Secretary Clinton’s Remarks on CPA Anniversary

"Whatever result may ensue after January 2011, Khartoum and Juba stand to benefit far more by working with one another – economically and politically - if they maintain open and frank lines of communication."

09 January 2010

January 8, 2010

•Five years ago this week, the Comprehensive Peace Agreement was signed, ending the longest running war in Africa. The agreement was an historic achievement shepherded by a united international community, but made possible by the leadership and political will of the parties in Sudan.

•Since 2005, the war has ended and the ceasefire largely maintained.  Northern troops have pulled out of the South, and a new Government of National Unity was formed in Khartoum.  A regional Government of Southern Sudan was created in Juba.  Significant amounts of Sudan’s oil wealth have been shared with the South.  The parties have agreed on the borders of the disputed Abyei area and passed legislation to prepare for national elections, popular consultations, and two referenda on self-determination in Abyei and Southern Sudan.

•At the same time, the peace remains incomplete.  Reform of key institutions has been sporadic, and we’ve seen limited progress toward true democratic transformation envisioned in the CPA.  Also, violence in the South is on the rise, and tensions in key border areas remain high.

•Over the past five years, the agreement has weathered serious crises and overcome major hurdles, and the parties should be commended for their commitment to dialogue and peaceful engagement.  But the biggest challenges lie ahead, and strong leadership is imperative.  Sudan will face its first national elections in 24 years this April.  The process has already seen many setbacks, and we remain particularly concerned about ongoing restrictions on freedoms of speech, assembly, and press.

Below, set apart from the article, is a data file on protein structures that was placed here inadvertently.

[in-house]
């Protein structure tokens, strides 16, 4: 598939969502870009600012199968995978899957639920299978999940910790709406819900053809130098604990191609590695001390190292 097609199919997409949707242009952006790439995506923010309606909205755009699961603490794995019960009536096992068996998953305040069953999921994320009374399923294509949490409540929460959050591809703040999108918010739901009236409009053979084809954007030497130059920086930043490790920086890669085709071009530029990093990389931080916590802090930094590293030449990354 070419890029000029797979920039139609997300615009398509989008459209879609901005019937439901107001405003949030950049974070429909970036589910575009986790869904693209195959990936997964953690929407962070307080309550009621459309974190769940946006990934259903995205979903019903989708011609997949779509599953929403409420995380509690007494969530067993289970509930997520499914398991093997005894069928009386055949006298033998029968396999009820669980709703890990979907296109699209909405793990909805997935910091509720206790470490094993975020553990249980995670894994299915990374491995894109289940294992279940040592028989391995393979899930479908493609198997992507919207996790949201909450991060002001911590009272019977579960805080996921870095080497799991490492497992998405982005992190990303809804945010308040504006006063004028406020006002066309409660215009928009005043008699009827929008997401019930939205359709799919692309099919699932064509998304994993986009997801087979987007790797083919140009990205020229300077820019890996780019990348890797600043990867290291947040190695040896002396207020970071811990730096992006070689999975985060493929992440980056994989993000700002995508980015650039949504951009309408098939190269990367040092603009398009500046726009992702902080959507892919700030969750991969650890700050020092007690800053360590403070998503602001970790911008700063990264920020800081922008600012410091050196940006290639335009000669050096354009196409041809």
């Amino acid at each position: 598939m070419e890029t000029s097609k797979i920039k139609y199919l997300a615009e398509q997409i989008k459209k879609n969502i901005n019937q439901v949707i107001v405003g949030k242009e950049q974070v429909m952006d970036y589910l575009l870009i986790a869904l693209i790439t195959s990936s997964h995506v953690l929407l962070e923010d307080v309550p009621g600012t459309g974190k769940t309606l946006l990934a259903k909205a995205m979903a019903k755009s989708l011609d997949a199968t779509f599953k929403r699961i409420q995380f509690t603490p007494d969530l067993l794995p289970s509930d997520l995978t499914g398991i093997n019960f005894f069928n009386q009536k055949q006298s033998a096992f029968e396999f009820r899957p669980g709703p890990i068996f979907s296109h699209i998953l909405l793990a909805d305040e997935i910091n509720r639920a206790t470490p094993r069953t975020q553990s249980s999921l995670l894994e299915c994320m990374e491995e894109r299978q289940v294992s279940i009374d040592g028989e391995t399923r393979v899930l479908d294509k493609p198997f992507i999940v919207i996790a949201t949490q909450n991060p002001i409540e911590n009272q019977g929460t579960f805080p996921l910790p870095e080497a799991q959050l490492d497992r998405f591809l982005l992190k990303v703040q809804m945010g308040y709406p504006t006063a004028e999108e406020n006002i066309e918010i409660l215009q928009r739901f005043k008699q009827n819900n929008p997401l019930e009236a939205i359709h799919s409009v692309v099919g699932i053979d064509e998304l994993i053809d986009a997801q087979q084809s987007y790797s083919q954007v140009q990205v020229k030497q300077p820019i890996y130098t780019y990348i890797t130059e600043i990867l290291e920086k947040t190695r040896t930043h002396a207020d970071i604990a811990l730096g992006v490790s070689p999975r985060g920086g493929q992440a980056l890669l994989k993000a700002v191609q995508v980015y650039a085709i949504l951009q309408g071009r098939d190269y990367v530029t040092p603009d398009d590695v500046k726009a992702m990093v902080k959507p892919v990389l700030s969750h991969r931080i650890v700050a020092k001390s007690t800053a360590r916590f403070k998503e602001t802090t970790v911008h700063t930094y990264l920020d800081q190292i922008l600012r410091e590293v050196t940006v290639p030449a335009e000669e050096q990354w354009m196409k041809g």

At the same time, we believe these elections are an important milestone in CPA implementation, toward democratic transformation, and a stepping stone on the road to the referenda in January 2011.
•Just one year from now, the people of Southern Sudan and Abyei will choose whether to remain part of Sudan or separate and form an independent country — which would be Africa’s first in nearly 20 years.  These referenda are sacrosanct and should take place on time, with their outcomes respected.
At the same time, the parties and the international community have barely begun to grapple with the potential outcomes of this historic upcoming vote.  We must all work diligently together over the next year to prepare Sudan and the region for all potential scenarios.  This includes the impact of the decision on Darfur, where peace and security remain elusive.

•Moreover, Southern Sudan, irrespective of how it votes in the referendum, must work to increase its institutional capacity and prepare to govern responsibly, whether as a semi-autonomous region within Sudan or as a newly independent state.

•Furthermore, I also urge the Government of National Unity to be proactive and launch wealth and resources sharing discussions as soon as possible.  Whatever result may ensue after January 2011, Khartoum and Juba stand to benefit far more by working with one another – economically and politically - if they maintain open and frank lines of communication.

•The Government of National Unity and all Sudanese political parties can no longer afford to defer and delay, nor can we afford backtracking on agreements already reached.  The risks are too serious: renewed conflict between North and South would devastate human life and engulf the entire region in conflict.
•We urge both the National Congress Party and Sudan People’s Liberation Movement to make the compromises and commitments required to build mutual confidence and ultimately achieve lasting peace and stability, and we will hold all parties accountable for impeding progress.  Specifically this includes:

.Suspending elements of the criminal and public order laws that are incompatible with free and fair elections, such as those that restrict freedom of speech and assembly.

.Lifting prohibitions on peaceful protests

.Appointing members of the two referenda commissions and urging quick decisions on voter eligibility criteria, and
.Immediately beginning negotiations on the parties’ relationships after the CPA’s expiration in July 2011.

•The United States is committed to peace, and we will continue to provide leadership and mobilize international coordination in support of peace in Sudan.

•I strongly urge the Government of National Unity, all political parties in Sudan, and the international community to rally support for successful completion of the CPA.  Sudan’s national elections and the two referenda are critical components of the CPA and they must be held- successfully.

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